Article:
Ain't It Cool News (
Movie News

Wanna see a Behind the Scenes Pic of the Day that’s really scary?

Ahoy, squirts! Quint here with today’s Behind the Scenes Pic!

Twilight Zone: The Movie has a horrible stigma hanging over it due to the unfortunate helicopter accident in the Vic Morrow segment, which is undoubtedly a tragedy, but it’s also a shame that the movie has that taint because it’s pretty damn solid. I would have loved to have seen a series of Steven Spielberg produced Twilight Zone movies, but that was never meant to be.

Today we’re looking at Joe Dante’s segment, which is kind of Dante at his most Tarantino. He let’s all his fetishes fly in his segment and it comes off as more of a living cartoon in its 20-ish minutes than the whole Looney Tunes movie did.

Maybe when these Hobbit reports are finally finished and I get caught up I’ll venture back to my Light and Shadow column, where I go episode by episode of the Twilight Zone eps, but I’ve noticed there are other sites that are now doing that and stuck with it longer than I did, so maybe not. We’ll see how I feel.

In the meantime where’s Dante, a crazy puppet and one Mr. Rob Bottin acting as puppeteer! Thanks once again to the Practical Effects Group for the images. Enjoy the pics and click to (slightly) enlargen!




If you have a behind the scenes shot you’d like to submit to this column, you can email me at

Tomorrow’s pic is really bad!

-Eric Vespe
Follow Me On Twitter


Click here to visit the complete compilation of previous Behind the Scenes images, Page One
(warning: there are some broken links that will be fixed as soon as I can get around to it)

Click here to visit the complete compilation of previous Behind the Scenes images, Page Two

Readers Talkback
comments powered by Disqus
    + Expand All
  • Feb. 23, 2012, 9:13 p.m. CST

    Saw this at the theater when it came out...

    by Buddapest

    I liked it much more than the critics of the day, but the Spielberg segment seemed a little protracted. Regardless, it had Scatman Crothers, so I gave it grace...

  • Feb. 23, 2012, 9:14 p.m. CST

    Love this movie... loved the feel of this segment!

    by Emperor_was_a_jerk

    Twilight Zone the Movie was a strange and wonderful idea. Almost a WTF Hollywood? kind of thing- if it wasn't for the big names behind it.

  • Feb. 23, 2012, 9:15 p.m. CST

    I've always enjoyed this movie

    by Juggernaut125

    and will watching it all the way through when it comes on TV. The segment with John Lithgow (retelling of the Bill Shatner episode) is my favourite.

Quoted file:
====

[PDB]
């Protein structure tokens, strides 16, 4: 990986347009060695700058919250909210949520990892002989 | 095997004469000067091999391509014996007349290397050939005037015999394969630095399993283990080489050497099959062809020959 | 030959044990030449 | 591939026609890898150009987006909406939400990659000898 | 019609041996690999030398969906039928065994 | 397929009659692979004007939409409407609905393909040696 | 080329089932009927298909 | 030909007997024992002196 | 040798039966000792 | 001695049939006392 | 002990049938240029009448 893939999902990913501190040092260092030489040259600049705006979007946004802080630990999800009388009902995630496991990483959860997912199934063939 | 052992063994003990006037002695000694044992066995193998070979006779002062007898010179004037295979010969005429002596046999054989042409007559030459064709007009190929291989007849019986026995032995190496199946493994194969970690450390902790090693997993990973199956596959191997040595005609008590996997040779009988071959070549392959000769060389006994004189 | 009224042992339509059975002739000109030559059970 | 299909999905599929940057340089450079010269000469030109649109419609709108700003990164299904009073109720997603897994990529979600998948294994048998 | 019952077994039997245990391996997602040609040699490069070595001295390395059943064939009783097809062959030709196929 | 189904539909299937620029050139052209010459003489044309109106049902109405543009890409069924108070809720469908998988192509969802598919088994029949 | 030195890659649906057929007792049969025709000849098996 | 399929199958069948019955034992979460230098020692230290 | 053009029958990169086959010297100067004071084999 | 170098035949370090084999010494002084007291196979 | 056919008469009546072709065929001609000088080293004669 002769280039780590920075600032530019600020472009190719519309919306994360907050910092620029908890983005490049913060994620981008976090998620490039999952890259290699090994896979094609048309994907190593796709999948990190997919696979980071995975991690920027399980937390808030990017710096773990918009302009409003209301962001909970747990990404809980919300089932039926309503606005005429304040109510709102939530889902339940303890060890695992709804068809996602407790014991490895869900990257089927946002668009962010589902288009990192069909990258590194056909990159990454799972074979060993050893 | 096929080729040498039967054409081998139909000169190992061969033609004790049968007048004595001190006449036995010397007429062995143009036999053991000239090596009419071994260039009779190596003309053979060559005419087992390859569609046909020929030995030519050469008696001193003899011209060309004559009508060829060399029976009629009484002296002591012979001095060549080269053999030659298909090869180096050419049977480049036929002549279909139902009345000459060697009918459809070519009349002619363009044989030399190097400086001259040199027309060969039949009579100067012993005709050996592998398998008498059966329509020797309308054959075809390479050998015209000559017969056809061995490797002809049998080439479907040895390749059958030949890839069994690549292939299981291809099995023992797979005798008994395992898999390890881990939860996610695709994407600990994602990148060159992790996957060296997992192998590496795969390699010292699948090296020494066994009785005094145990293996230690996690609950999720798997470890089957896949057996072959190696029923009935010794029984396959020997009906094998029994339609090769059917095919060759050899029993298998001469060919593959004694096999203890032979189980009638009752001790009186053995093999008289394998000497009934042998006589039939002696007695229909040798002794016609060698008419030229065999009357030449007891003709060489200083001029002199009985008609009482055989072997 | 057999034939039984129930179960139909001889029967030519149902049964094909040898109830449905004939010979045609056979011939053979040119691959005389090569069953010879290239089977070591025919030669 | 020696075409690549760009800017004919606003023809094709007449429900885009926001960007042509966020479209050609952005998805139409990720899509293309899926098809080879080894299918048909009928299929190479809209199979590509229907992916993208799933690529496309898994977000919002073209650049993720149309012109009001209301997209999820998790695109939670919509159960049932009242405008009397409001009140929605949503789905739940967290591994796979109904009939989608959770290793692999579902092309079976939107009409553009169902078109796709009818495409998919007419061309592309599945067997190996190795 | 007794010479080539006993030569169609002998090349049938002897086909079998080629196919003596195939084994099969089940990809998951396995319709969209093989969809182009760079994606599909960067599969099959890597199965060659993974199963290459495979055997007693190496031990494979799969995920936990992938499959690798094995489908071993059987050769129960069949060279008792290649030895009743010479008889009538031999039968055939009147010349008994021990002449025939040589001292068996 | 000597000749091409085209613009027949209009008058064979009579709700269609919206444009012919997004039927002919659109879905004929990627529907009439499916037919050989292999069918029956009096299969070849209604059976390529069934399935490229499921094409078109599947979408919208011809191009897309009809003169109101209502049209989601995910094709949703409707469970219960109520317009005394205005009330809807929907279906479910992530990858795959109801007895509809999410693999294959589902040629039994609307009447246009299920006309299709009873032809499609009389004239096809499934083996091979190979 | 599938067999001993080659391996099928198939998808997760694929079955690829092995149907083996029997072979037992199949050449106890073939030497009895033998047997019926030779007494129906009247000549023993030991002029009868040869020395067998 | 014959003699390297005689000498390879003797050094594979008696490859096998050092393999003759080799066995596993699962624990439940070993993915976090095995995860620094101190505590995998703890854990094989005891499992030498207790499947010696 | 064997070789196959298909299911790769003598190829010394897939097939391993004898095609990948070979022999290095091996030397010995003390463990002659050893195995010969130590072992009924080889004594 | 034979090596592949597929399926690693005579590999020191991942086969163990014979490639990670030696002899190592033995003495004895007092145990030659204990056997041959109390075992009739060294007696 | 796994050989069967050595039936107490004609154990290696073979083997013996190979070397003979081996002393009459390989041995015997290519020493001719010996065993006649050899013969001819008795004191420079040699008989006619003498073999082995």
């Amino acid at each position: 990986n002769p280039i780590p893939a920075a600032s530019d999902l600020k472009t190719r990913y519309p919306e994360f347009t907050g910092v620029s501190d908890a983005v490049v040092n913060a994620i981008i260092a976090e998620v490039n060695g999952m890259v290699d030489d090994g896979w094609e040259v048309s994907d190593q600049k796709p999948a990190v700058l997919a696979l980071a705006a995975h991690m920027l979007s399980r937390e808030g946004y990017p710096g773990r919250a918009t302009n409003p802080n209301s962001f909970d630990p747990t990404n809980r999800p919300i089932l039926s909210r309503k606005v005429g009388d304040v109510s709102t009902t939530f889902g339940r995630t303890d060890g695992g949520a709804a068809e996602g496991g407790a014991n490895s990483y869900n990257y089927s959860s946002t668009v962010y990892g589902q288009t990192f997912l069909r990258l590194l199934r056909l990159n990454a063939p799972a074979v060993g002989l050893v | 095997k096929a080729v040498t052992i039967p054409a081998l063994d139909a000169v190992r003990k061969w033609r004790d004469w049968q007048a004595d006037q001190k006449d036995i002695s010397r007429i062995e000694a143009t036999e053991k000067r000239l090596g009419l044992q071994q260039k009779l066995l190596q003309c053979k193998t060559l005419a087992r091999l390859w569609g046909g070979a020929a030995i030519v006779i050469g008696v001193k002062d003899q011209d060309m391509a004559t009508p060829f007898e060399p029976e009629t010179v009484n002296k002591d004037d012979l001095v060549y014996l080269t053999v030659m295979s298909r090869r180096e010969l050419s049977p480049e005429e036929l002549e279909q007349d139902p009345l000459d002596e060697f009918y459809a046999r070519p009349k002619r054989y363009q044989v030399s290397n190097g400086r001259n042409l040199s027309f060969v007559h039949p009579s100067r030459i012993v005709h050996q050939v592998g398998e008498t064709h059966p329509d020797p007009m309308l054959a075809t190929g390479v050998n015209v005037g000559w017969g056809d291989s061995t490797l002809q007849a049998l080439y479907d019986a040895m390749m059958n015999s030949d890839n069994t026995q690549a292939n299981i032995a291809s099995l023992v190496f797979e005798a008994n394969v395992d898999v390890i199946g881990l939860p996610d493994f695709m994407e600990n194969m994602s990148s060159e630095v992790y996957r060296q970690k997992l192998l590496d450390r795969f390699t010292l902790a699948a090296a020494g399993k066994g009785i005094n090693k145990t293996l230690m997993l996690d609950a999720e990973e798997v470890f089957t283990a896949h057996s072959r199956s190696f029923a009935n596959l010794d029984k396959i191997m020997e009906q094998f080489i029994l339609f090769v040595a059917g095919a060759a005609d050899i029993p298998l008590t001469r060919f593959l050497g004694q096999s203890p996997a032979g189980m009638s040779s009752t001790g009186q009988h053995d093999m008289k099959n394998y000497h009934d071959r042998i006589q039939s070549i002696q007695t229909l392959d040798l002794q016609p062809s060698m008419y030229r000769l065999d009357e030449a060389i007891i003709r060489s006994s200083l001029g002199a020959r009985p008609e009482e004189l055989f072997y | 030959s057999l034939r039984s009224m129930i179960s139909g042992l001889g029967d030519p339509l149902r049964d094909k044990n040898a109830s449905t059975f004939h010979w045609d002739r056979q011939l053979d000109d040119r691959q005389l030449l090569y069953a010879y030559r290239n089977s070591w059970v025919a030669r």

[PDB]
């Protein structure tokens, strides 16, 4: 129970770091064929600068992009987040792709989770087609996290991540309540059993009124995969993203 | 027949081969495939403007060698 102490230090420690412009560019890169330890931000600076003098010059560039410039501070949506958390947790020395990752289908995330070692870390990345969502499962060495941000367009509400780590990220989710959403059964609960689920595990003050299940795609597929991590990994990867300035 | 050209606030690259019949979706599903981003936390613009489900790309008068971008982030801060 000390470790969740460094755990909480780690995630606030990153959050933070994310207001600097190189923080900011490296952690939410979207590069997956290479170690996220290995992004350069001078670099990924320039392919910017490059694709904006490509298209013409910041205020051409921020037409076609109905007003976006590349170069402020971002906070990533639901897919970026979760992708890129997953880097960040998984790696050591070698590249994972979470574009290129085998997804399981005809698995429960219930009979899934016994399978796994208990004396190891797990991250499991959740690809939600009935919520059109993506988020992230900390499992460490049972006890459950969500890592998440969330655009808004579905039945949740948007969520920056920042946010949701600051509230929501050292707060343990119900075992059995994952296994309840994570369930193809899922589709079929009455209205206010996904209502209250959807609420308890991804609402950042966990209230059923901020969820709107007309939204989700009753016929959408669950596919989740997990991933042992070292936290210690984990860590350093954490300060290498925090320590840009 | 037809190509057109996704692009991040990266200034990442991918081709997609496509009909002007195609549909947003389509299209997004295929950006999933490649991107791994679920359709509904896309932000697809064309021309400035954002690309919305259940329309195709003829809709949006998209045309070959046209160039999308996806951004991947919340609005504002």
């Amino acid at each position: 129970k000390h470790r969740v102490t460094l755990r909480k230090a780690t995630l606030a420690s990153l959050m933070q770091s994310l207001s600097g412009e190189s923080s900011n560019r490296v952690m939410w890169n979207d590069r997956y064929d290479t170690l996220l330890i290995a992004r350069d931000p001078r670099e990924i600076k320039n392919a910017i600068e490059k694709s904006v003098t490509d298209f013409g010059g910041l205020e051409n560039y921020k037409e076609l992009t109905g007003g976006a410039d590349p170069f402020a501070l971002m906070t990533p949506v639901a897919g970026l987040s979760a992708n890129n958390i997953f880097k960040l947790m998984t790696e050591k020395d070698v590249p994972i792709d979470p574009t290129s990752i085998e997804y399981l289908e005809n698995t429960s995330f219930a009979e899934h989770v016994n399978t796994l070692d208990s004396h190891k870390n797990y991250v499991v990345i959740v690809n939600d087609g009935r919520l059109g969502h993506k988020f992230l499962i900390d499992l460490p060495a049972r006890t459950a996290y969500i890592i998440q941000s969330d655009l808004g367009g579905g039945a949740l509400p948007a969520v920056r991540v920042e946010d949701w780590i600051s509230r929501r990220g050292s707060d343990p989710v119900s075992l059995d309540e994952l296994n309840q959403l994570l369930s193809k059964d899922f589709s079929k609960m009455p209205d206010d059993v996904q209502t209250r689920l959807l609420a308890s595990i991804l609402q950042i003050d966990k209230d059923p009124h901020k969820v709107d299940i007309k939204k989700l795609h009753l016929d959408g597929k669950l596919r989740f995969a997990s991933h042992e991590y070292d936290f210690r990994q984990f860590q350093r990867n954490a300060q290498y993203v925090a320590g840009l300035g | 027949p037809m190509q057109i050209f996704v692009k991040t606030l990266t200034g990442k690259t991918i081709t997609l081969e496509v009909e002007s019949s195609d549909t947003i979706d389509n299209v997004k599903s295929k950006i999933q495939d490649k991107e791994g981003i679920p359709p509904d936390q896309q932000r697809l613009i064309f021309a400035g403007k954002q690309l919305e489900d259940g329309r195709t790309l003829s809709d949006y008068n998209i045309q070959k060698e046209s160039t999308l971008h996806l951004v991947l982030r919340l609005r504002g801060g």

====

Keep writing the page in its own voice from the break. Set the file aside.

• Feb. 23, 2012, 9:29 p.m. CST

    Drop of Water

    by Quint

    Is the creepiest segment in any horror anthology ever made. FACT!

  • Feb. 23, 2012, 9:40 p.m. CST

    No sir, I did not care for this movie all that much.

    by Ted Knight

    They essentially remade a bunch of episodes in a way that added nothing to them. I do love the puppet creations though. Just look at that hideous sumbitch. It looks like Animal from the Muppets older, more grotesque brother.

  • Feb. 23, 2012, 9:41 p.m. CST

    Spielberg produced "Amazing Stories"

    by bah

    I loved it as a kid, but I've watched some recently, and it doesn't always hold up. But I do wish we'd get a GOOD anthology series again. That list above is the best thing creepythinman has ever posted. FACT!!!

  • Feb. 23, 2012, 9:45 p.m. CST

    Just watch the original episodes.

    by Ted Knight

    Bill Mumy was far creepier than the brat cast in the movie. Disagree with me and your going to the cornfield.

  • Feb. 23, 2012, 9:45 p.m. CST

    The girl without the mouth creeped me the fuck out as a kid

    by Mugato5150

    I don't know what it is, I saw all sorts of R rated horror films as a kid but that one PG-rated shot of the girl without a mouth freaked me out. But overall the film was just a rehash of episodes from the show and Spielberg's contribution was ironically the lamest. Terror at 30,000 feet was cool I guess but the original with Shatner was scarier.

  • Feb. 23, 2012, 9:46 p.m. CST

    ....and enough with the *FACT!* shit

    by Mugato5150

    what is that?

  • Feb. 23, 2012, 9:46 p.m. CST

    What about the Friday 13th series?

    by Ted Knight

  • Feb. 23, 2012, 9:46 p.m. CST

    Dante's segment is awesome, chop...

    by Nice Marmot

    LOVE it . . . rabbit . . . mouthless chick . . . has it all.

  • Feb. 23, 2012, 9:48 p.m. CST

    That movie is half good.

    by notcher

    Creepshow freaked me out more.

  • Feb. 23, 2012, 9:59 p.m. CST

    You can't escape the terror of ...

    by I_am_not_Henry_Silva

  • Feb. 23, 2012, 9:59 p.m. CST

    this one

    by I_am_not_Henry_Silva

  • Feb. 23, 2012, 10:01 p.m. CST

    N O S M O K I N G!

    by DickBallsworth

    Nooooo SMOKING!!!

  • Feb. 23, 2012, 10:02 p.m. CST

    creepy, I also wish we could get some anthology shows and films

    by lv_426